Breaking Down the Federal Budget over the Last Decade

Federal spending has increased over the last decade, which won’t just affect millennials today but will carry an impact into their lives long into the future. Currently, the U.S. government is spending more than $4.4 trillion for this fiscal year (FY). Yes, you read that right, it is in trillions.

Federal spending trends over the last decade

Prior to the Great Recession that peaked in the late 2000s, the government kept spending below 20 percent of the gross domestic product (GDP). However, in subsequent years, spending began to swell, reaching close to 24 percent of the GDP. Much of this was related to bank bailouts and stimulus plans. Fast-forward to 2015 and Congress enacted a sequestration that reduced federal budget spending back to just over 20 percent.

The current U.S. government’s budget of $4.407 trillion is 21 percent of the GDP. Projections anticipate the federal deficit will jump from FY 2018’s $779 billion to about $1 trillion in FY 2019.

Where the government budget is going

Many people wonder where the money goes. It’s a good question. There are some mandatory expenditures due to previously passed legislation, and other expenses are split by Congress at their discretion. Here is a breakdown of FY 2019.

• Medicaid, Medicare and Social Security total $2.7 trillion. • Food stamps, unemployment, child tax credits, student loans and other social programs total $656 billion. Included in this figure are retirement and disability programs for civil servants and the military.

• Congress uses its discretion to fund other budgets, which basically equates to all other government spending. That amount is currently $1.203 trillion. (Historically, the DoD has received a much higher percentage than it does now, but it’s still pretty high)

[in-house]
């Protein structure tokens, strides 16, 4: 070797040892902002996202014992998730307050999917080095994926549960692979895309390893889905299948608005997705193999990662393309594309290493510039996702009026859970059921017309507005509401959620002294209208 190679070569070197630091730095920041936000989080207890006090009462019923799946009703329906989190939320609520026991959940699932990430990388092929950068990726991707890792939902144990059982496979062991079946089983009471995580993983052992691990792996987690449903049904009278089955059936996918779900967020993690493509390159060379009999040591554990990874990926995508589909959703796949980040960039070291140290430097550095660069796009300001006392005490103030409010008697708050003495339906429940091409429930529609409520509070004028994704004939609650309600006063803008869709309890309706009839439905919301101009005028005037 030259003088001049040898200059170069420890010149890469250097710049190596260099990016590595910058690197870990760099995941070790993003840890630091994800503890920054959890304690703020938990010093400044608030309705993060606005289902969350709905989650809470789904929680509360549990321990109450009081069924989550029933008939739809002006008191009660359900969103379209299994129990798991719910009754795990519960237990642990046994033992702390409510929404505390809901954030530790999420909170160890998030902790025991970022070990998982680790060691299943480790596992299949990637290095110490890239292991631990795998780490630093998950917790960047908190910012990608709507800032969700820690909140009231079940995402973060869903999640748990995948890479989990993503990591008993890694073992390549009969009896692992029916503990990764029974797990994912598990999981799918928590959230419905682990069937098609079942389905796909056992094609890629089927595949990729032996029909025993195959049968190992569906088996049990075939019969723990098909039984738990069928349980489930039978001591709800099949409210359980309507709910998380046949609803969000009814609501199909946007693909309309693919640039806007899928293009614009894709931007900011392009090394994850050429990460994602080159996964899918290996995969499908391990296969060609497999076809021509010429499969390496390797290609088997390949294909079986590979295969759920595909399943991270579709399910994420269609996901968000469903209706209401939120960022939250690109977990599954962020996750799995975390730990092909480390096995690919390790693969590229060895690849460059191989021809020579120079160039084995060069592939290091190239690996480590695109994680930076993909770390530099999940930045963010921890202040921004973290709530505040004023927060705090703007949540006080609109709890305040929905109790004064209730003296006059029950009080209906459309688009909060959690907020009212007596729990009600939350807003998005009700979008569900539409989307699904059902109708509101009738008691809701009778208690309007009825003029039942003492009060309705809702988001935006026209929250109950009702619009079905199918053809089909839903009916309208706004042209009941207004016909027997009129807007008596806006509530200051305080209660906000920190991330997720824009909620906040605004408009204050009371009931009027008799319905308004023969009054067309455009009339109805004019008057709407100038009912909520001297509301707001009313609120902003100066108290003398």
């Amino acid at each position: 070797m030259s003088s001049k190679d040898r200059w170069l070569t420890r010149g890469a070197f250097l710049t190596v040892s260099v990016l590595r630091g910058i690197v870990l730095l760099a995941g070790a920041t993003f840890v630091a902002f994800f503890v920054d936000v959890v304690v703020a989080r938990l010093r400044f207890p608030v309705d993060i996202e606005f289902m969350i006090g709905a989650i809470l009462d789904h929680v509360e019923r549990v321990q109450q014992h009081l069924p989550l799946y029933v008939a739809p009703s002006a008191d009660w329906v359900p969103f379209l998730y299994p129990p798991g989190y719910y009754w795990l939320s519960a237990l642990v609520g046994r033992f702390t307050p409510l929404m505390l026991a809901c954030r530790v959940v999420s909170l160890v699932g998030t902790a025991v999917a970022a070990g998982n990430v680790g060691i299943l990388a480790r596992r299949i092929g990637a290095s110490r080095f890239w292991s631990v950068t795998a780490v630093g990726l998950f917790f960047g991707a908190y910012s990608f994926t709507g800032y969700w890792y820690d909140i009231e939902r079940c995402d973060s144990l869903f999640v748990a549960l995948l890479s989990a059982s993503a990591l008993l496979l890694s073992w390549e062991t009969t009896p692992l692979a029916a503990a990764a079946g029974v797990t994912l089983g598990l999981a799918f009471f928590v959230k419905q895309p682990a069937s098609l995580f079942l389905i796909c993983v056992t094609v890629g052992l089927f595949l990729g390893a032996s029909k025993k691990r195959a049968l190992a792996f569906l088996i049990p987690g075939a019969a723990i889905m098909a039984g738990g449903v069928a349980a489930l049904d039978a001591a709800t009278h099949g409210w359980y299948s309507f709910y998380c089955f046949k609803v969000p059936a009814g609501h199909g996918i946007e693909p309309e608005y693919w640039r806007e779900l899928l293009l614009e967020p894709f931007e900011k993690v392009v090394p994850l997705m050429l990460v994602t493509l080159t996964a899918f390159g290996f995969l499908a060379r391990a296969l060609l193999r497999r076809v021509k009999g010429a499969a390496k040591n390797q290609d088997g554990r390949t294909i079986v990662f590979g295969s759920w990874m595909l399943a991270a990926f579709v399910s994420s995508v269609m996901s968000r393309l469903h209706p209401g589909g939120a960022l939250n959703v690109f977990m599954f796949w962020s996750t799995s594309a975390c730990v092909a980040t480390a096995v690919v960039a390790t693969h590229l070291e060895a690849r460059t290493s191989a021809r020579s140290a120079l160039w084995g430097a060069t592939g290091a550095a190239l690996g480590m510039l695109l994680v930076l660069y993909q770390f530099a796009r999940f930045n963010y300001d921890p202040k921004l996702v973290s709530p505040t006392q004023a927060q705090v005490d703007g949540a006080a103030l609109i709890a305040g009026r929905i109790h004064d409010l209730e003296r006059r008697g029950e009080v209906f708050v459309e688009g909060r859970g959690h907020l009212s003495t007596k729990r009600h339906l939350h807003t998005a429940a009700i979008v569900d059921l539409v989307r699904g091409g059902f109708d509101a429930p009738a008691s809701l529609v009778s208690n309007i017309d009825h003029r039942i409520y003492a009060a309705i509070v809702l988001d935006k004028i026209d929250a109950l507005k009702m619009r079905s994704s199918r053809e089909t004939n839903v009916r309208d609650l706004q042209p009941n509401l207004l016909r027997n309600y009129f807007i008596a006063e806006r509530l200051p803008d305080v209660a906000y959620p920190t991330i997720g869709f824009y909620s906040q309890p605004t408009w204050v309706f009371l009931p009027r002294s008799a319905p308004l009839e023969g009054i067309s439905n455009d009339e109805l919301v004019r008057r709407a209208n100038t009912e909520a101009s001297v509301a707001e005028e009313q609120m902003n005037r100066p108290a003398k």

• Emergency funding is $111.4 billion. This is separate from the annual budget where departments receive monies.

• Health and Human Services receive $69.5 billion.

Interest payments and the national debt

Interest payments in FY 2019 will cost $363 billion. This debt is growing rapidly and, over the next decade, is expected to more than double. It is a tab that must be paid out of the federal budget to avoid a U.S. debt default.

The amount of the payments will ultimately depend upon interest rates in 10 years. One thing is for sure: The interest payments will be very costly.

How federal spending is affecting millennials today and moving forward

It’s amazing to think in the early 20th century, just a little more than 100 years ago, federal spending was less than 3 percent of the GDP and remained relatively low, excepting for the period of World War II when it swelled to almost 48 percent. What can millennials expect to see going forward?

• Social Security running out because of the number of baby boomers reaching retirement age, withdrawals are outpacing deposits. • Increased student loan and debt percentages. • Stagnant wages as inflation will undoubtedly continue to outpace salary increases.

• Later retirement age.

Based on the numbers, millennials will be paying the price for a long time to come. You can make a difference with Net Impact. If you’re a student or young professional, you can have a voice to help to make a difference in society by coming up with long-term solutions to today’s problems.

Up to Us is a program that focuses on ways millennials can raise awareness and take action to counter the potential negative effects short-sighted fiscal policies can have on their future. If you want to learn more about our leadership program for college students and find out how you can help create a fiscally sound future for our nation, visit our website at www.itsuptous.org.